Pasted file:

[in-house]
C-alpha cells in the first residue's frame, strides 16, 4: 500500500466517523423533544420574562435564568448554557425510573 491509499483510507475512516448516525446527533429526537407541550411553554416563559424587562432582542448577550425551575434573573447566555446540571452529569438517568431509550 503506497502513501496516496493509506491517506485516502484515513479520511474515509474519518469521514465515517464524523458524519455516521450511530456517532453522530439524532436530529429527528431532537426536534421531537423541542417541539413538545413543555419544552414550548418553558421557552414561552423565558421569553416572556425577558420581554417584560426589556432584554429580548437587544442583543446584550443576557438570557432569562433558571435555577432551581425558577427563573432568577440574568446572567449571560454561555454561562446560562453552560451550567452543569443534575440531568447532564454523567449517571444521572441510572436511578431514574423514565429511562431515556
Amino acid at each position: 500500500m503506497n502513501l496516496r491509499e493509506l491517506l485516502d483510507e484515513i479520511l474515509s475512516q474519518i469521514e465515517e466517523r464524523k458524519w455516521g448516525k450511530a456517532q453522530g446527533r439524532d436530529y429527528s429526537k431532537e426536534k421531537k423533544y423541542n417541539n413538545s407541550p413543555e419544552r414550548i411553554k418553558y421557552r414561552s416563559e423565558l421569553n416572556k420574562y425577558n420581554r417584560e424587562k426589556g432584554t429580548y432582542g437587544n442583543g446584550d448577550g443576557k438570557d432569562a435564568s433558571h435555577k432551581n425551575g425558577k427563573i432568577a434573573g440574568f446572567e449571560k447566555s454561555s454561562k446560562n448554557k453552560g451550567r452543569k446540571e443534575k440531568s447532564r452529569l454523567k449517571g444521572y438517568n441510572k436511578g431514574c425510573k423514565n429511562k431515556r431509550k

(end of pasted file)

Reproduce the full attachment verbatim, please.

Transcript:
[in-house]
C-alpha cells in the first residue's frame, strides 16, 4: 500500500466517523423533544420574562435564568448554557425510573 491509499483510507475512516448516525446527533429526537407541550411553554416563559424587562432582542448577550425551575434573573447566555446540571452529569438517568431509550 503506497502513501496516496493509506491517506485516502484515513479520511474515509474519518469521514465515517464524523458524519455516521450511530456517532453522530439524532436530529429527528431532537426536534421531537423541542417541539413538545413543555419544552414550548418553558421557552414561552423565558421569553416572556425577558420581554417584560426589556432584554429580548437587544442583543446584550443576557438570557432569562433558571435555577432551581425558577427563573432568577440574568446572567449571560454561555454561562446560562453552560451550567452543569443534575440531568447532564454523567449517571444521572441510572436511578431514574423514565429511562431515556
Amino acid at each position: 500500500m503506497n502513501l496516496r491509499e493509506l491517506l485516502d483510507e484515513i479520511l474515509s475512516q474519518i469521514e465515517e466517523r464524523k458524519w455516521g448516525k450511530a456517532q453522530g446527533r439524532d436530529y429527528s429526537k431532537e426536534k421531537k423533544y423541542n417541539n413538545s407541550p413543555e419544552r414550548i411553554k418553558y421557552r414561552s416563559e423565558l421569553n416572556k420574562y425577558n420581554r417584560e424587562k426589556g432584554t429580548y432582542g437587544n442583543g446584550d448577550g443576557k438570557d432569562a435564568s433558571h435555577k432551581n425551575g425558577k427563573i432568577a434573573g440574568f446572567e449571560k447566555s454561555s454561562k446560562n448554557k453552560g451550567r452543569k446540571e443534575k440531568s447532564r452529569l454523567k449517571g444521572y438517568n441510572k436511578g431514574c425510573k423514565n429511562k431515556r431509550k